Voters will have far fewer polling places to choose from in this month's primary election because of the dramatic rise in early voting.
In Pima County, there will be 288 polling places in the Aug. 28 primary - compared with 417 in the 2010 general election, said Brad Nelson, Pima County elections director.
That's significant - marking a 31 percent decrease in polling places. It's the first time the county has cut back on polling places, Nelson said. The number of polling places had increased by 10 to 15 spots every two years for the last decade, he said.
The reduction is a direct result of the rapid rise in early voting, which has exploded over the last 14 years.
It increased steadily during the early to mid-2000s, triggering the state to create the permanent early voter list in 2008. That fueled even more early voting.
More than 75 percent of votes are now cast by early ballots in Pima County elections - compared to about 25 percent in 1998.
Last week, the Pima County Recorder's Office mailed 216,600 early ballots, shattering the record for the most ever sent out in a primary election. Thousands more people will request early ballots in the coming weeks.
With so many people voting by early ballots, fewer polling places are needed, Nelson said.
Pima County Elections sent out sample ballots - which show a voter's precinct and polling place - a week earlier than normal this year to ensure that people are aware of the changes. People also will be voting for the first time in new congressional and state legislative districts.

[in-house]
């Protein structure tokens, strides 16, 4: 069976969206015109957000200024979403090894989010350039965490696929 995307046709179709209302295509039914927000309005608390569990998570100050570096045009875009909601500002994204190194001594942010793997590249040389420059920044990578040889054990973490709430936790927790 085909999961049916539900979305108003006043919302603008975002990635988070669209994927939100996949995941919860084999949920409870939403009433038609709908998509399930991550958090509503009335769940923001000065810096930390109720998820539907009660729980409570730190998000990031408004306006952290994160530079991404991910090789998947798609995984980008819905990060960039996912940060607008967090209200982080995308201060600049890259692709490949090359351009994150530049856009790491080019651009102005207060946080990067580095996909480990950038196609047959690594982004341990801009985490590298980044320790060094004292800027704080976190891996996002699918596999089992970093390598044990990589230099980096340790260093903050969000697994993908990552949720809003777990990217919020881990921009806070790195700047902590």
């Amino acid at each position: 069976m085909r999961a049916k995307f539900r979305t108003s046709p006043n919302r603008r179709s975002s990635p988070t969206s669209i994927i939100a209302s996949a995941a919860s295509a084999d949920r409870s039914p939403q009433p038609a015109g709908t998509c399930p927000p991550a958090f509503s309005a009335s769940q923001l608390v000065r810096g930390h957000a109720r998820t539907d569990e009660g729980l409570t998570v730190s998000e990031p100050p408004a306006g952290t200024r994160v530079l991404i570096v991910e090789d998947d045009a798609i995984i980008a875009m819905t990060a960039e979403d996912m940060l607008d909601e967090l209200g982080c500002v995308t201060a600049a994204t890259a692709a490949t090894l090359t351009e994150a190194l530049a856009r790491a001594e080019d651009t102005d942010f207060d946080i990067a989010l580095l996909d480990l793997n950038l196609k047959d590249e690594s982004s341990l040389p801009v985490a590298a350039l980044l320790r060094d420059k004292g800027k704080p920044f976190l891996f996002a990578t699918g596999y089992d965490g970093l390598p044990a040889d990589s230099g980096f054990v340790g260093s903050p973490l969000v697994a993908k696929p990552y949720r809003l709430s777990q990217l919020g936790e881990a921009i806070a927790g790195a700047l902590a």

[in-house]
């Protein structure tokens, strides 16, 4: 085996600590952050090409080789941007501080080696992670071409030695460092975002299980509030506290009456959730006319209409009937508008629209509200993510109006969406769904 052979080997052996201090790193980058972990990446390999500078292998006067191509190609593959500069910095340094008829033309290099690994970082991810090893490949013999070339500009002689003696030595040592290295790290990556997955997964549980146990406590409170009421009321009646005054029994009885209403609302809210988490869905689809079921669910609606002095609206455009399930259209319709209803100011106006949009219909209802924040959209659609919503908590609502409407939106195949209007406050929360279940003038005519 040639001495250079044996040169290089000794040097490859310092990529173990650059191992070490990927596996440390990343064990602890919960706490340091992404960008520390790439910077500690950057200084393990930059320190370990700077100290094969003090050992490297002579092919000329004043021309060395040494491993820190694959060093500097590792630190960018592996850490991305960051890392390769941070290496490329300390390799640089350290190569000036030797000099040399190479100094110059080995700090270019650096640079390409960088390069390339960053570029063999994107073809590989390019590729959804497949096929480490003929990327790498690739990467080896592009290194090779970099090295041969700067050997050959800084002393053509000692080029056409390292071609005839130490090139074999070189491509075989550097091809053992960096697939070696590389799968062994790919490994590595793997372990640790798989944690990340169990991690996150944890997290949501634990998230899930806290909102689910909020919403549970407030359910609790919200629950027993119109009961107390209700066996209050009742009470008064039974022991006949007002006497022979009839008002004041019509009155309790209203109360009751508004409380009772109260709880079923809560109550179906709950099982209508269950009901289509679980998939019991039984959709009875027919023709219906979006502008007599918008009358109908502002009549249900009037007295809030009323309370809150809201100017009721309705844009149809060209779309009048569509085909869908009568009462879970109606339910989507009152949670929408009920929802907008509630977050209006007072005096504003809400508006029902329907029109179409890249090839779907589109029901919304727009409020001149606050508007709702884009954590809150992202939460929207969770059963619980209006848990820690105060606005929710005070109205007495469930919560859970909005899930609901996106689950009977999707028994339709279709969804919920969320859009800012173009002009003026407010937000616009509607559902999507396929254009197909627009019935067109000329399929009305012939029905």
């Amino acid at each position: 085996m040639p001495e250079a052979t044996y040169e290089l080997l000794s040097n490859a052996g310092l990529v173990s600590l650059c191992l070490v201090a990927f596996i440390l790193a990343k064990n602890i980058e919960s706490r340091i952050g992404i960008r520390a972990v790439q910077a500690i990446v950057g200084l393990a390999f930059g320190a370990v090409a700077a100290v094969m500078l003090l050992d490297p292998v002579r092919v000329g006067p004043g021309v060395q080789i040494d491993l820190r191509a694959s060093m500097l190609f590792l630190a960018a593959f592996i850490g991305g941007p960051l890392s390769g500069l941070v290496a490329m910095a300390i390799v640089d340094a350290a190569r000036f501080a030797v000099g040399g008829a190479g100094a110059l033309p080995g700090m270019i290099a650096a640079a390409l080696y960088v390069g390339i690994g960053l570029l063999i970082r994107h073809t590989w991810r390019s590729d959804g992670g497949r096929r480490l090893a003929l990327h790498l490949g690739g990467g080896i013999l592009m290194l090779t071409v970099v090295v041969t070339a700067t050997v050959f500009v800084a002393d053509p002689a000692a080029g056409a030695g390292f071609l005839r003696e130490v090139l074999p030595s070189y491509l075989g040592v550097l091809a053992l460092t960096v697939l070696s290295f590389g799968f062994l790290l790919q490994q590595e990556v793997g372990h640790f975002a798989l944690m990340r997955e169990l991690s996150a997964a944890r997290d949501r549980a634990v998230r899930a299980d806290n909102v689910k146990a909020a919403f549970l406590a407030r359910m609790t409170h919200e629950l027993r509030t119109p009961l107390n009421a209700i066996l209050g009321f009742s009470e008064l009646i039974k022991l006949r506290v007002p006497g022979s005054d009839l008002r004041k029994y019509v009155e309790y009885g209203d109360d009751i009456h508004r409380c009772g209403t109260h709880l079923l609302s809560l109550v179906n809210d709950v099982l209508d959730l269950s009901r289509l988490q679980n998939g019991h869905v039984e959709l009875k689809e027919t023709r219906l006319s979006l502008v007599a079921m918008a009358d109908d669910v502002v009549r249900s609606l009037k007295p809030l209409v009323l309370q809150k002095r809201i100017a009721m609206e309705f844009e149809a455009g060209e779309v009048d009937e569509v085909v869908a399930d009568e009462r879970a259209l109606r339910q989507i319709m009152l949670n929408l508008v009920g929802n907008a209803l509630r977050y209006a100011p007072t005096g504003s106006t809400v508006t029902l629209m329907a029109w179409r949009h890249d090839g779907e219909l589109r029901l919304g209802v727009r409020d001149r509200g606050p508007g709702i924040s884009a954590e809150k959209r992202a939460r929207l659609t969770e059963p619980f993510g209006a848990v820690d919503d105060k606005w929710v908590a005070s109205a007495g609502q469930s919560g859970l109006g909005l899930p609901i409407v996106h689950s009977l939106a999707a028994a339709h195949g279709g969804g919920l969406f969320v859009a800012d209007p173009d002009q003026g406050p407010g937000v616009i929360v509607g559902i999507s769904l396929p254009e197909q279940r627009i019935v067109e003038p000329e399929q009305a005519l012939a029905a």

"Many people haven't voted since the general election of 2010, and we want to let them know there's been a lot of changes since then," Nelson said.
The sample ballots should be arriving to voters' mailboxes on Monday, Nelson said. Sending out the sample ballots earlier will also allow people to decide if they want to vote by early ballot instead of going to a polling place. Voters have until 5 p.m. Aug. 17 to request an early ballot.
Some people may find that their new polling place is too far or too inconvenient, Nelson said.
"With fewer polling places, they may opt to do early voting," Nelson said.
One sample ballot is sent to each household with at least one registered voter. Households with voters not registered in either party will receive ballots for all political parties. People on the permanent early voting list will not be getting the sample ballots.
People who still prefer voting at the polls need not worry. That option isn't going away anytime soon.
Though Tucson held its first all-mail election in November 2011 to choose a mayor, there are no known plans to do all-mail elections at the county level.
On StarNet: A breakdown of Tucson-area races, voter resources and links to political news coverage can be found at azstarnet.com/elections
Ways you can vote
To vote on Election Day
You can find a list of polling places for the Aug. 28 primary by going to www.pima.gov/elections and clicking on "where to vote" at the top of the page.
To vote early
If you haven't requested an early ballot, you have until 5 p.m. Aug. 17. Go to www.recorder.pima.gov and click on "early ballot request," or call 724-4330.
Contact reporter Brady McCombs at firstname.lastname@example.org or 573-4213.